Testimony from local experts reflected in new heroin laws

One of the major accomplishments during the closing days of the legislative session was the enactment of a comprehensive legislative package that addresses many of the issues raised by the Senate’s Joint Task Force on Heroin and Opioid Addiction. The measures focus on addiction prevention, access to treatment, and support for New Yorkers in recovery - adding critical new tools to the state’s arsenal to fight the heroin and opioid abuse crisis.

As I have written previously – heroin addiction devastates lives, families, and communities and it is vital that we continue to confront this epidemic from all angles. This public health crisis knows no social, geographic, or economic bounds and while a number of new laws have already been enacted, the tragedies have not stopped.

I have held two task force hearings in my district, and want to say thank you to the local health care professionals, addiction experts, law enforcement officials, and concerned citizens who attended and took part. The testimony from those hearings, along with other hearings around the state, helped formulate the new laws.

The complete legislative package can be found on my website seward.nysenate.gov. Here are a few of the highlights.

Continuing Education on Addiction and Pain Management for All Prescribers: Requires training in pain management, palliative care, and addiction for licensed prescribers. On or before July 1, 2017 and once every three-year period thereafter, prescribers would need to complete three hours of coursework to increase awareness of the risks presented by prescription opioids.

Limiting Initial Opioid Prescriptions to Seven Days: Addresses the issue of overprescribing medications for acute pain by requiring an authorized practitioner to limit the initial prescription of certain opioids to seven days instead of the current 30 days. A practitioner may then prescribe any appropriate renewal, refill, or new opioid or other prescription after the initial seven-day supply.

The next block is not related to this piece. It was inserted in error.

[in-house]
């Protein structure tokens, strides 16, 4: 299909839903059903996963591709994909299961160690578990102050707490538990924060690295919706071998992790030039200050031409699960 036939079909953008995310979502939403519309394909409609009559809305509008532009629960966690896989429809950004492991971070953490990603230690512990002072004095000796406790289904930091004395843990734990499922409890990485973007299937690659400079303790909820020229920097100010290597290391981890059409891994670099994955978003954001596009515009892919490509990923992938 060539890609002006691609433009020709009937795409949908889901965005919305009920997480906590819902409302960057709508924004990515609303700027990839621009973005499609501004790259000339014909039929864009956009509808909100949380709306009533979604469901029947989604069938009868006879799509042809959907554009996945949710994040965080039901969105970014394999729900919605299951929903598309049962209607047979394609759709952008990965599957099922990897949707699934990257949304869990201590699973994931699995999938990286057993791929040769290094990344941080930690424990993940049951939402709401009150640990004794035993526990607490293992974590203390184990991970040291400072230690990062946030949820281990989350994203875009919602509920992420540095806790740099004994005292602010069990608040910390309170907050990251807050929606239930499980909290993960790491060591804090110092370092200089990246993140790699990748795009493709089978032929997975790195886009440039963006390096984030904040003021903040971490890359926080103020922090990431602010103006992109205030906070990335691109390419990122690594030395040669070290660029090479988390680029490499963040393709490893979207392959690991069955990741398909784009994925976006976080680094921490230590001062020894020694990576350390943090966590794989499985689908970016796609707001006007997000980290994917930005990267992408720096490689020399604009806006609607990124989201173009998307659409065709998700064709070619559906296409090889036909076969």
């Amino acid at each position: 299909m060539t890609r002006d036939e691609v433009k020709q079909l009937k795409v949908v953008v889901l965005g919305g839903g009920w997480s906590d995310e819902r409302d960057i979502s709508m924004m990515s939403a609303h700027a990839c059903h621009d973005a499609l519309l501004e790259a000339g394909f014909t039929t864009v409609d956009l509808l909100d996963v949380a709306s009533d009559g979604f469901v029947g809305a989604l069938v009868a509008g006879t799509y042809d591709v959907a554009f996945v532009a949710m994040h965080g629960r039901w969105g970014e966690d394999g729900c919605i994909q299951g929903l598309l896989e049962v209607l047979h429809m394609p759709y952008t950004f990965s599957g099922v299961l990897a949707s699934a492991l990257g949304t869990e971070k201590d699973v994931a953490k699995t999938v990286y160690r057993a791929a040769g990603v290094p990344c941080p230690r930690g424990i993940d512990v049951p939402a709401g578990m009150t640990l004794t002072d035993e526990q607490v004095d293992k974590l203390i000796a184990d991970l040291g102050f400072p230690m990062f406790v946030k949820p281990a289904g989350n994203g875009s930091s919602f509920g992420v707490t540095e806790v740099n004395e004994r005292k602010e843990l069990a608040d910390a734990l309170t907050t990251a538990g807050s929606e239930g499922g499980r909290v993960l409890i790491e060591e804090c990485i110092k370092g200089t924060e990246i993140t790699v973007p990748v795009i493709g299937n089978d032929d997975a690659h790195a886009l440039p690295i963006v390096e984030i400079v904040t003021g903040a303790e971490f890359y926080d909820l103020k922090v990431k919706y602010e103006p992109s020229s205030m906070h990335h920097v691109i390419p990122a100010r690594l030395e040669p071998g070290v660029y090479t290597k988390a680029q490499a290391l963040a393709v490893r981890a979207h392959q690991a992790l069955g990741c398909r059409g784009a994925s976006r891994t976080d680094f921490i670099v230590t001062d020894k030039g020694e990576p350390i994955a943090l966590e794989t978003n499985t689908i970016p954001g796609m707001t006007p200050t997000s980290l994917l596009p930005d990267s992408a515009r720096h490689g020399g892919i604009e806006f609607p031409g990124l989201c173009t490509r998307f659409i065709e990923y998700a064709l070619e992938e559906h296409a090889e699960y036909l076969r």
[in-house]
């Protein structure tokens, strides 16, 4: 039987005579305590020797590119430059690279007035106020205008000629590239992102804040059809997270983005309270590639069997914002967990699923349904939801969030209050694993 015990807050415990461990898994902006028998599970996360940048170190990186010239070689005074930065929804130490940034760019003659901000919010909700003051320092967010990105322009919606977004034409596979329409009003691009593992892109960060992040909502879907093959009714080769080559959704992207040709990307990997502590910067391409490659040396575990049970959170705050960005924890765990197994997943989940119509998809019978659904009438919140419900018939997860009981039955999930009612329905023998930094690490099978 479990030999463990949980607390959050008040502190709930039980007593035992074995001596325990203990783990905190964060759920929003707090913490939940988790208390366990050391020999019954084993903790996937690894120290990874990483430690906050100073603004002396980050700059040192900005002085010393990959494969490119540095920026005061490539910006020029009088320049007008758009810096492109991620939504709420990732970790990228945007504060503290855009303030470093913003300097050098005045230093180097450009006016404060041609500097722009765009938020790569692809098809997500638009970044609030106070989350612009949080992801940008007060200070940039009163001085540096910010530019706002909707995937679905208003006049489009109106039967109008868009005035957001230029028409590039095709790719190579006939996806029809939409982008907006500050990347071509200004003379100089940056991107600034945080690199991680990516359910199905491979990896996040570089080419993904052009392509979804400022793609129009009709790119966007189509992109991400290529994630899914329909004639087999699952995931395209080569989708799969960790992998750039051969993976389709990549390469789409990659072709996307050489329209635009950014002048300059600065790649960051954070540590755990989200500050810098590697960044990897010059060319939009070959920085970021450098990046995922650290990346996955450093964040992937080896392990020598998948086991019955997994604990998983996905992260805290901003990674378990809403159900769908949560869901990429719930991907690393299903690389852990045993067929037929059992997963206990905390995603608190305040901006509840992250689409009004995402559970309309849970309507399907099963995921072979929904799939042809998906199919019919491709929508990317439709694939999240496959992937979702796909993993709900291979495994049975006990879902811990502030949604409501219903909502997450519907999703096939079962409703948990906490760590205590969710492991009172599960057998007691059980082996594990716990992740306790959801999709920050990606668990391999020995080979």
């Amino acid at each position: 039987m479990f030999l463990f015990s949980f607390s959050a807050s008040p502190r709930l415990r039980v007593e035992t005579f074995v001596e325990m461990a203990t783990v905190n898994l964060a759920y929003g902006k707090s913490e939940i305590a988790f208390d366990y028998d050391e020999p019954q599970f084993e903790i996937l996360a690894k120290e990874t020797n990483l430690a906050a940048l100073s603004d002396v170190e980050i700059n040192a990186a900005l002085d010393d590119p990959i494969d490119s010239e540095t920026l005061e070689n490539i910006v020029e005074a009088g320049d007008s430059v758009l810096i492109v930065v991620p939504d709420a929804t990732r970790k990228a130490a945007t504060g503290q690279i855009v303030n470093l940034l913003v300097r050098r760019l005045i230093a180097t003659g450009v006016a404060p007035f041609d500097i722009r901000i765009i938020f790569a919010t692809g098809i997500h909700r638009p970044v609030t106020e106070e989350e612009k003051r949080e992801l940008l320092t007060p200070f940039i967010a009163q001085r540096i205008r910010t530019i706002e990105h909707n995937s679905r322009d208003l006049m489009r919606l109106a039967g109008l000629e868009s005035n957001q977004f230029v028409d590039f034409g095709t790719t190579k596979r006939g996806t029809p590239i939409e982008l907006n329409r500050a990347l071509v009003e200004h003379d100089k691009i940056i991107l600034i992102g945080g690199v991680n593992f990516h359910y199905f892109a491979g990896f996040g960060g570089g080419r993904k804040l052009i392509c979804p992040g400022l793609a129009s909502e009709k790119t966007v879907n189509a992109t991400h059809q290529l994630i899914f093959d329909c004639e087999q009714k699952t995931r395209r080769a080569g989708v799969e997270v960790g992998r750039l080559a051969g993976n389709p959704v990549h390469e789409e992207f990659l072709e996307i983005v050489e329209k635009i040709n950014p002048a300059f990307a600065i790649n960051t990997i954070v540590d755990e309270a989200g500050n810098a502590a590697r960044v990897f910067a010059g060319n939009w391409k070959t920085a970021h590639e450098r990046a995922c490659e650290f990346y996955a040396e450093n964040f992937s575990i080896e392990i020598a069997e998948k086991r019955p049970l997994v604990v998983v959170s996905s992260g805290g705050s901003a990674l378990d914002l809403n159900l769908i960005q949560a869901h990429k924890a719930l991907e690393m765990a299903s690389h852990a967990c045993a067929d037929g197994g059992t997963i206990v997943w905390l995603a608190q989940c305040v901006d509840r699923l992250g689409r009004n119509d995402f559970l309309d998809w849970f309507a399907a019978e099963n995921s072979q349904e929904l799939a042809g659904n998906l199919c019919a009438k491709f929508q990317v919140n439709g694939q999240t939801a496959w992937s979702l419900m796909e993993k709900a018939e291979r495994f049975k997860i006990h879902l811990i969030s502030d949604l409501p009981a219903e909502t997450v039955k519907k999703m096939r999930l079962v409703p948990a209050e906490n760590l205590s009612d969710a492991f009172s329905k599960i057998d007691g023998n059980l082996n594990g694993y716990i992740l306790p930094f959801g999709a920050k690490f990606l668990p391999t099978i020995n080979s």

Ending Prior Insurance Authorization for Immediate Access to Inpatient Treatment Services: Requires up to a minimum of 14 days of coverage for necessary inpatient treatment of substance use disorder (SUD) without prior approval or concurrent utilization review (UR) during those 14 days for in-network providers.

Lengthening the Amount of Time Families Can Seek Emergency Drug Treatment: Extends the amount of time a person can be held to receive emergency services related to substance use from 48 hours to 72 hours. This bill also ensures the provision of adequate discharge planning from treatment facilities, provides individuals with the opportunity to seek further substance use treatment, and requires the dissemination of information on the dangers of long-term substance use and treatment resources.

Using Consistent Criteria to Determine the Medical Necessity of Treatments: Allows providers to determine the most appropriate level of care for a client with a substance abuse disorder, regardless of what diagnostic tool is used to determine treatment service levels. Providers could use either OASAS’s Level of Care for Alcohol and Drug Treatment Referral (LOCADTR) or any other diagnostic tool approved by OASAS – increasing the ability of providers to make sure that patients are able to receive the treatment they need.

Authorizing Emergency Substance Use Disorder Medication Coverage: Requires insurance coverage, without prior authorization, for an emergency five-day supply of medications for treating a substance use disorder when emergency conditions exist. Any copayments or coinsurance collected for the emergency supply must not exceed the copayment or coinsurance otherwise applicable to a 30-day supply of such medication.

Expanding Access to Naloxone/Opioid Reversal Medication Coverage: Requires insurance coverage for Naloxone or other overdose reversal medication, whether it is prescribed to a person who is addicted to opioids or their family member covered under the same insurance plan.

Heroin and opioid addiction is a public health crisis and no one is immune to the crippling effects of this epidemic. New laws already enacted are helping, but we continue to identify gaps in service and other needs that must be addressed. This new comprehensive package will make a difference and will save lives.

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